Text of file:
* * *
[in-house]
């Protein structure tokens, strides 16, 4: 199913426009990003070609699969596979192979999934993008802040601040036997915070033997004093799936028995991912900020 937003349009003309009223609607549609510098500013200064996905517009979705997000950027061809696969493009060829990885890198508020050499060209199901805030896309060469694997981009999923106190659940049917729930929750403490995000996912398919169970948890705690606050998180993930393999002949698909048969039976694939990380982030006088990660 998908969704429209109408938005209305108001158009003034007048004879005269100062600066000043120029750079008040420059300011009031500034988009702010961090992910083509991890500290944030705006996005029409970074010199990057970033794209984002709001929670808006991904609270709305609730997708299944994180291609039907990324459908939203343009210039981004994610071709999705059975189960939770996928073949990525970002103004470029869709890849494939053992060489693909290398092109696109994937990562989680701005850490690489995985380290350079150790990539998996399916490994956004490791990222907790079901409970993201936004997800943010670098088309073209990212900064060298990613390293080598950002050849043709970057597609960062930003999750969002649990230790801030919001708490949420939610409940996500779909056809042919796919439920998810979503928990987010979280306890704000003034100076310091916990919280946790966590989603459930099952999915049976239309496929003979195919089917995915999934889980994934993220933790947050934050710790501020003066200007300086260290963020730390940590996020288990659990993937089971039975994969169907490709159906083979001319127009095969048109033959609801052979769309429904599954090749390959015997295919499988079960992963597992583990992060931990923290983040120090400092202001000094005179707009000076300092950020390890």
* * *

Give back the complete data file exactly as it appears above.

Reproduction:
[in-house]
């Protein structure tokens, strides 16, 4: 199913426009990003070609699969596979192979999934993008802040601040036997915070033997004093799936028995991912900020 937003349009003309009223609607549609510098500013200064996905517009979705997000950027061809696969493009060829990885890198508020050499060209199901805030896309060469694997981009999923106190659940049917729930929750403490995000996912398919169970948890705690606050998180993930393999002949698909048969039976694939990380982030006088990660 998908969704429209109408938005209305108001158009003034007048004879005269100062600066000043120029750079008040420059300011009031500034988009702010961090992910083509991890500290944030705006996005029409970074010199990057970033794209984002709001929670808006991904609270709305609730997708299944994180291609039907990324459908939203343009210039981004994610071709999705059975189960939770996928073949990525970002103004470029869709890849494939053992060489693909290398092109696109994937990562989680701005850490690489995985380290350079150790990539998996399916490994956004490791990222907790079901409970993201936004997800943010670098088309073209990212900064060298990613390293080598950002050849043709970057597609960062930003999750969002649990230790801030919001708490949420939610409940996500779909056809042919796919439920998810979503928990987010979280306890704000003034100076310091916990919280946790966590989603459930099952999915049976239309496929003979195919089917995915999934889980994934993220933790947050934050710790501020003066200007300086260290963020730390940590996020288990659990993937089971039975994969169907490709159906083979001319127009095969048109033959609801052979769309429904599954090749390959015997295919499988079960992963597992583990992060931990923290983040120090400092202001000094005179707009000076300092950020390890």